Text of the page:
Medical interpretation can be a lucrative career in today's economy. Immigration to North America has resulted in a growing number of healthcare seekers unable to speak or understand English. For this reason, medical translators need to be well trained in English and their target language and in the field of medical translation.
Have you ever wondered what it takes to become a certified medical translator? Well, the first step in becoming a certified healthcare sign language interpreter is to make sure you qualify. Application requirements differ slightly from one another. So let's take a look at their criteria.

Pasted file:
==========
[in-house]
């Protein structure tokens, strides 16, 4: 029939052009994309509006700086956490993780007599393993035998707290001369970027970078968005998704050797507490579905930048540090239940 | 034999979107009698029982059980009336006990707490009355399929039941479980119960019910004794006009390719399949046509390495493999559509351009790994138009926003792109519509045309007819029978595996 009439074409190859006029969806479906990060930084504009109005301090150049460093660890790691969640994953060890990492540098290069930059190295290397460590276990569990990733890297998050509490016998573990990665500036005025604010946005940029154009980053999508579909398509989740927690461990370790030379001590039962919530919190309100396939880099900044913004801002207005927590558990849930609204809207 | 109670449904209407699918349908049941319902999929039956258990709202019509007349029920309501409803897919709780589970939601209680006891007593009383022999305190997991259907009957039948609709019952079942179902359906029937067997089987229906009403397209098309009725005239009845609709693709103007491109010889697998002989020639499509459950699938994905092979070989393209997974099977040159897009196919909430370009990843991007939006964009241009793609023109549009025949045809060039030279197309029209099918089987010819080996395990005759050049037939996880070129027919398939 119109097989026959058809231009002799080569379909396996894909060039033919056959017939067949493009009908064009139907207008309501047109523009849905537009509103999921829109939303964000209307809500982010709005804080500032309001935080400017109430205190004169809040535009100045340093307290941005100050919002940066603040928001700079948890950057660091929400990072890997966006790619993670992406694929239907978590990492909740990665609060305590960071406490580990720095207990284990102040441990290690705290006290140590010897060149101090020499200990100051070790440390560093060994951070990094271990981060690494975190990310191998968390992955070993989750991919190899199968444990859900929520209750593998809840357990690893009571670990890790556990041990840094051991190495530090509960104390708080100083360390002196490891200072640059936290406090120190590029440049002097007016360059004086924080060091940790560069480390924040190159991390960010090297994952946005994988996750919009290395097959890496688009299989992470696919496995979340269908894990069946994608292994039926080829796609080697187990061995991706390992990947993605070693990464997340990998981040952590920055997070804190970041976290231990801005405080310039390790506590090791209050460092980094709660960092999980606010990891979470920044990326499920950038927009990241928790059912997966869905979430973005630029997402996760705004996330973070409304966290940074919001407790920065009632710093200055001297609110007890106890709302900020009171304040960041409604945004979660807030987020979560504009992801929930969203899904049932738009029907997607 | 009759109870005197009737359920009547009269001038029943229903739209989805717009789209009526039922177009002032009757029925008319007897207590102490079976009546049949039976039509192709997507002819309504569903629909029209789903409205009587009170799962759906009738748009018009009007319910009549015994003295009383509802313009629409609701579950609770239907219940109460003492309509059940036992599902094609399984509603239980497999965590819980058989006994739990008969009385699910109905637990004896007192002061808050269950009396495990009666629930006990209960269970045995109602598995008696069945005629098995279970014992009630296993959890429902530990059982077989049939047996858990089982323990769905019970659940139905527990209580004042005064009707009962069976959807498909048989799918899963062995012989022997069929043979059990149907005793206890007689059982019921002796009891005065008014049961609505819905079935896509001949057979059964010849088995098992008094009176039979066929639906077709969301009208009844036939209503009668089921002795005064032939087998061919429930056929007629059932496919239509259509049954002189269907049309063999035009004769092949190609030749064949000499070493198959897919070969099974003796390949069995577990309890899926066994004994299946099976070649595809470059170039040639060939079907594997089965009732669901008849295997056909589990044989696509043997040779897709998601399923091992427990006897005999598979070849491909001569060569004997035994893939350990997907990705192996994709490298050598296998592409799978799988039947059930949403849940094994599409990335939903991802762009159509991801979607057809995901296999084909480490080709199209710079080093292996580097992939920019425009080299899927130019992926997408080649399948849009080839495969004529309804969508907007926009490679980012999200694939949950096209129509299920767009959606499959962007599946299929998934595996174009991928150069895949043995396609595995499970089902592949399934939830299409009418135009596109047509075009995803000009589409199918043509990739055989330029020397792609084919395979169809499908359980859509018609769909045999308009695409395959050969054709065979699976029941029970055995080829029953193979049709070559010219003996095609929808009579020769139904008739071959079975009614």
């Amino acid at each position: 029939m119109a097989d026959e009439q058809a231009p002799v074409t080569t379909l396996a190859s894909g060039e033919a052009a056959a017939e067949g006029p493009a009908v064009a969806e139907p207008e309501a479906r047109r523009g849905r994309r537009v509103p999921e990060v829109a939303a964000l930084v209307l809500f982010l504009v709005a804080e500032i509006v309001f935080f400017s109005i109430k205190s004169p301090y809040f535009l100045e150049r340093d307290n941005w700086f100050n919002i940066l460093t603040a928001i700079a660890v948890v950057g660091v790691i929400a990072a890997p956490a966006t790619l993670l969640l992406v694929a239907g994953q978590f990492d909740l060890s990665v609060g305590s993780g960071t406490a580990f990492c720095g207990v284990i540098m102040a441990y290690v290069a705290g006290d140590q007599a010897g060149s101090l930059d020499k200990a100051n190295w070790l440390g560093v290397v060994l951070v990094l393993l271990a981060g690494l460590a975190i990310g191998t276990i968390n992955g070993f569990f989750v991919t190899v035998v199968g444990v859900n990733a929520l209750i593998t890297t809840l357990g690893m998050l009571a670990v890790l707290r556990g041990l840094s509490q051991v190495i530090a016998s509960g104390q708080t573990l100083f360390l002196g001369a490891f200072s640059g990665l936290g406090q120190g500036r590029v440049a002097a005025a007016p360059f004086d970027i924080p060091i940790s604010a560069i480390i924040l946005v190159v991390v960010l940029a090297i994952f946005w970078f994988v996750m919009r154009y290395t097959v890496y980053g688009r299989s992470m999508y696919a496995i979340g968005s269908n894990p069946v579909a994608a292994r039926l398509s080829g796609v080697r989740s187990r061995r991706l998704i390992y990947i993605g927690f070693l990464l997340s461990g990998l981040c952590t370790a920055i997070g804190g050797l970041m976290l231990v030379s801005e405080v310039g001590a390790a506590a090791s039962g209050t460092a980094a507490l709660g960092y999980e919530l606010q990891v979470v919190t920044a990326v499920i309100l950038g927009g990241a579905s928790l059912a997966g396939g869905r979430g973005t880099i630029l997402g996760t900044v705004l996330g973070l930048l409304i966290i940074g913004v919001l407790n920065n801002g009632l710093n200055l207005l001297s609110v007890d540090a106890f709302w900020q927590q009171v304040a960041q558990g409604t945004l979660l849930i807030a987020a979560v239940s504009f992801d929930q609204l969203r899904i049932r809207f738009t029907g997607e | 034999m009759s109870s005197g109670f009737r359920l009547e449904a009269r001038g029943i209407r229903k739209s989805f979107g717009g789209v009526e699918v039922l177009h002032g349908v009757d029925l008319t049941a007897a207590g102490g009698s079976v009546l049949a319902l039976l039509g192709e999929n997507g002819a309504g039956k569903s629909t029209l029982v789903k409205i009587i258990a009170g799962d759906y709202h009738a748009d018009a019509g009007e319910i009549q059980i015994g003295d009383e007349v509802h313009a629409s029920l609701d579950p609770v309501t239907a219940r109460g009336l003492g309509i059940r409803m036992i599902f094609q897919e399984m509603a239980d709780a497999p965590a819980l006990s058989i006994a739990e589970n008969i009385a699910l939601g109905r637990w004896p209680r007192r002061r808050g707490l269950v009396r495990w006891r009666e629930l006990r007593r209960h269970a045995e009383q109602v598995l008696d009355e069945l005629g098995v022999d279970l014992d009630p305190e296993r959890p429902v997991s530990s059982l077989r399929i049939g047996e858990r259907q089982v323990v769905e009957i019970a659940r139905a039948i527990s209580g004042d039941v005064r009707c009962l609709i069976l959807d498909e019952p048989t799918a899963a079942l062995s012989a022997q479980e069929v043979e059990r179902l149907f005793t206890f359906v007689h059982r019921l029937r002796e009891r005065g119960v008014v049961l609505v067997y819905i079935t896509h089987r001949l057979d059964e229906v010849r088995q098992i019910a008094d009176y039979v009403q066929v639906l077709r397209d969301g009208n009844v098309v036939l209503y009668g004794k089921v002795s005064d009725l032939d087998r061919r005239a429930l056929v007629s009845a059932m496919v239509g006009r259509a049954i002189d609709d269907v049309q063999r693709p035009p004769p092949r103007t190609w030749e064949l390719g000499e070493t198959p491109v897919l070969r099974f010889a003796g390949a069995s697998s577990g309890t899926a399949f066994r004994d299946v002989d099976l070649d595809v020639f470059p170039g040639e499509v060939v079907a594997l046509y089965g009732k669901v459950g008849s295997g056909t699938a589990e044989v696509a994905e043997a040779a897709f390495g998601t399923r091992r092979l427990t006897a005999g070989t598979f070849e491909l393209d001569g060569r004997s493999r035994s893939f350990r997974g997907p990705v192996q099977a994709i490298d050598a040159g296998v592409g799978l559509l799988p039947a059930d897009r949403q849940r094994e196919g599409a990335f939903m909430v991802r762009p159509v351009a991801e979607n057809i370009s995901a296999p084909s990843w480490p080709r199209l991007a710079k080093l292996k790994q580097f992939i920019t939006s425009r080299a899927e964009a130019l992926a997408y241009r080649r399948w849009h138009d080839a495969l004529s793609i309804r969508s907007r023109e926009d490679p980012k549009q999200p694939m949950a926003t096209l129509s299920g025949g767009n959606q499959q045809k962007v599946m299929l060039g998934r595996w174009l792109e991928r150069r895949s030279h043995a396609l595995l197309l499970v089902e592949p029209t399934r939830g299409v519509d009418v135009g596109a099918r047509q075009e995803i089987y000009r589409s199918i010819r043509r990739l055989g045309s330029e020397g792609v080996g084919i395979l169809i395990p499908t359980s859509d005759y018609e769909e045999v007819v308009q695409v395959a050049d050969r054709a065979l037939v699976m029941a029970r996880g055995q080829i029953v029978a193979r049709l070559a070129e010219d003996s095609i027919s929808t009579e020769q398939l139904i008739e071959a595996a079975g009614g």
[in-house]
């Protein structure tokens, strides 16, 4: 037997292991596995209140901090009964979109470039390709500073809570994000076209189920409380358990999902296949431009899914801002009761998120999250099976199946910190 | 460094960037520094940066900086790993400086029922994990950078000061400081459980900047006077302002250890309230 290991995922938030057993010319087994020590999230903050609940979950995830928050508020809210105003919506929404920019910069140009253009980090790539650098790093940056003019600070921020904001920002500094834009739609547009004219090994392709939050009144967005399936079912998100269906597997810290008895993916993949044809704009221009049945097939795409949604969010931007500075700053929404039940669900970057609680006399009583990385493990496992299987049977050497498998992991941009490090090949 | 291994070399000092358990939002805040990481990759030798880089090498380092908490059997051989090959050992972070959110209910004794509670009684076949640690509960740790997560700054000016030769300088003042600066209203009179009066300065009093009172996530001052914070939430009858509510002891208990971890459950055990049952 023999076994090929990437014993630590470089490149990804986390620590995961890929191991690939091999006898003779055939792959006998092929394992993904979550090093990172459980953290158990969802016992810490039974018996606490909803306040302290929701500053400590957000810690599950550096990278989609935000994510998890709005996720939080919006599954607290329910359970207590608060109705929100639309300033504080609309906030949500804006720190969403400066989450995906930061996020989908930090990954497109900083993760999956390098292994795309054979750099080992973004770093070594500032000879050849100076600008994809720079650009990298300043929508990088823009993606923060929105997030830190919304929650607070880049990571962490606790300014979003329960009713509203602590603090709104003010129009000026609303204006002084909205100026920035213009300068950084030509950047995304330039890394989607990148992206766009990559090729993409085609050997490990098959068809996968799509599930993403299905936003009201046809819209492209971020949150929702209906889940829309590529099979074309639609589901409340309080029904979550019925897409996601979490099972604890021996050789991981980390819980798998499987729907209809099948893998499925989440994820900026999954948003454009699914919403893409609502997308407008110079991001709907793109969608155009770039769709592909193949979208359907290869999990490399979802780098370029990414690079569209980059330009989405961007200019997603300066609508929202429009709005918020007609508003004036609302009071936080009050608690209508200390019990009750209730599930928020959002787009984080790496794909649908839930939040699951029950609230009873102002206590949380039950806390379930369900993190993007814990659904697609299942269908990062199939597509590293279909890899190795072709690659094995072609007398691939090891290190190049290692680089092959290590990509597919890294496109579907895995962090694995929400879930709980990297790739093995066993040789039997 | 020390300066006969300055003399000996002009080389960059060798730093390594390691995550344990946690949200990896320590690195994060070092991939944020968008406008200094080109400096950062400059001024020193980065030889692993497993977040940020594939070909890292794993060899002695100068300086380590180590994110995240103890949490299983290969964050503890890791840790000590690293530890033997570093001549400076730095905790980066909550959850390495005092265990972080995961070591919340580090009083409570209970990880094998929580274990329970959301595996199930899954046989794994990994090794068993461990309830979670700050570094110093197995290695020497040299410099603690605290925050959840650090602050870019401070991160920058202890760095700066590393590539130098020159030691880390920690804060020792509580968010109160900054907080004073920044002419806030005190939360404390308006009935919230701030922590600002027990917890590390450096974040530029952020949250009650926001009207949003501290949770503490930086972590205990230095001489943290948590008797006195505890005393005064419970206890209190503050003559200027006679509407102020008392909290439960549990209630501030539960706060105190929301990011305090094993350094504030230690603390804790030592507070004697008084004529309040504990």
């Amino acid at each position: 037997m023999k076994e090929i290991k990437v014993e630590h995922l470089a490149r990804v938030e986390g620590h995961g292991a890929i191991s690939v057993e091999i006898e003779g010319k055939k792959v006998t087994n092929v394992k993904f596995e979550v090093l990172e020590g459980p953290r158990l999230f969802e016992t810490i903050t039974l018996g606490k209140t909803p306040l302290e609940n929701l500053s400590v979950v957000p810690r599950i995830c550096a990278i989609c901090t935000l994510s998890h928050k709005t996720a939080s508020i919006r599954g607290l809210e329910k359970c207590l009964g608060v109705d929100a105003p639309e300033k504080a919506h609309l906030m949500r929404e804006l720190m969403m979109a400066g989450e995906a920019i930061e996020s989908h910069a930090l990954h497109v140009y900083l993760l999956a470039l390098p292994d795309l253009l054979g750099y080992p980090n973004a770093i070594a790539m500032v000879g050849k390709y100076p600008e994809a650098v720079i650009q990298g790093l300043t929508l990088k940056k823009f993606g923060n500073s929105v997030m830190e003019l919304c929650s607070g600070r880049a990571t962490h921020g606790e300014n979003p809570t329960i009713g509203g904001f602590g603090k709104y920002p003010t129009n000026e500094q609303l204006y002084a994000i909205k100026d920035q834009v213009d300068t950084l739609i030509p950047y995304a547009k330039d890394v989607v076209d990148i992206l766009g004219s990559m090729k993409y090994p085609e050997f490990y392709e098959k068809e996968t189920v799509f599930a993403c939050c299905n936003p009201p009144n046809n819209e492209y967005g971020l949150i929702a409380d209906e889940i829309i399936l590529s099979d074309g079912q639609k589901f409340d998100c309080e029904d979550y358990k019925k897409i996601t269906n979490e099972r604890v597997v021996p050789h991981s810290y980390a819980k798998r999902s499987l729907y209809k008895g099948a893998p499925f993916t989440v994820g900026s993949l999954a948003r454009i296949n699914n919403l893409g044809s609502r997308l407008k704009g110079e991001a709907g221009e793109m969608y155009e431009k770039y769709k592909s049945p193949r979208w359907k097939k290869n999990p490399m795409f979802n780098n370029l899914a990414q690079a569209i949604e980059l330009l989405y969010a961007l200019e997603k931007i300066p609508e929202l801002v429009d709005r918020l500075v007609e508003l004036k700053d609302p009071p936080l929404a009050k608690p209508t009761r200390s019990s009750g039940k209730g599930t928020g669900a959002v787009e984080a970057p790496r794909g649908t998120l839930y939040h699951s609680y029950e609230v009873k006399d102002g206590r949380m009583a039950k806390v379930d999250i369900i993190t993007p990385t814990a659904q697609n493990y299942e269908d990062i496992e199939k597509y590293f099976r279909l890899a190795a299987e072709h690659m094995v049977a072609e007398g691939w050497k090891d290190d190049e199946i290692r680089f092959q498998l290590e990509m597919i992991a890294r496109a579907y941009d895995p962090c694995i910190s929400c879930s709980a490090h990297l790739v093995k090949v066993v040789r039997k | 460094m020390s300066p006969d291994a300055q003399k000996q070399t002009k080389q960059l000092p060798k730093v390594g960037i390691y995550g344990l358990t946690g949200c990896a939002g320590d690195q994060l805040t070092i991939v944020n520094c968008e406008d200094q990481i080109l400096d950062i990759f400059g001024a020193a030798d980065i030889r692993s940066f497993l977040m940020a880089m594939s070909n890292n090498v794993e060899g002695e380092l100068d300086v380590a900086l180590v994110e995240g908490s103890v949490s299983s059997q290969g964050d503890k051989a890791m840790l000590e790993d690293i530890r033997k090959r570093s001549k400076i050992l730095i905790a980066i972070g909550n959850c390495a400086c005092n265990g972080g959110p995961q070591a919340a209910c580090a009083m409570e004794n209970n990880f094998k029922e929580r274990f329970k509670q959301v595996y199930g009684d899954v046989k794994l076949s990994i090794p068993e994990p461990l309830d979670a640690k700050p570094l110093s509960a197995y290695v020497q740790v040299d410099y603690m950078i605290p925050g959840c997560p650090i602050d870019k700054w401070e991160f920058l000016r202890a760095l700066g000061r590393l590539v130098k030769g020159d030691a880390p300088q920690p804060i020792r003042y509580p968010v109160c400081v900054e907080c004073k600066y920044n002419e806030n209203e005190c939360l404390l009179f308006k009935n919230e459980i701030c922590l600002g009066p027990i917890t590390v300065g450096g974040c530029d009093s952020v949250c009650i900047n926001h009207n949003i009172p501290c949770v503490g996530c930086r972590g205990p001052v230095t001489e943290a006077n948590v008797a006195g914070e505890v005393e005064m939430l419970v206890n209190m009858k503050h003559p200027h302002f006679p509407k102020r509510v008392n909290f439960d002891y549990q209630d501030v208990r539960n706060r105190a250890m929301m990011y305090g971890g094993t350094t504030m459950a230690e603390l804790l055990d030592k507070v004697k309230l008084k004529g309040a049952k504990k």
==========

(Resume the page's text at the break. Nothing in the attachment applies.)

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Certification Commission for Health Translators (CCHI)
The requirements for applying for national certification as a health translator by CCHI are:
1. Minimum age 18 years
2. Have at least an American high school diploma (or GED) or equivalent from another country
3. Complete at least 40 hours of medical translation training (academic or non-academic program).
4. You are proficient in English and the primary language for which you are looking for a certificate
There are many ways to demonstrate language proficiency. To become a Health Translator through CCHI, you must first take and pass the CoreCHI exam. This is a computerized exam with 100 multiple-choice questions covering the basics of interpretation.
If your target language is Arabic, Mandarin, or Spanish, you will also take an oral exam in English and the target language.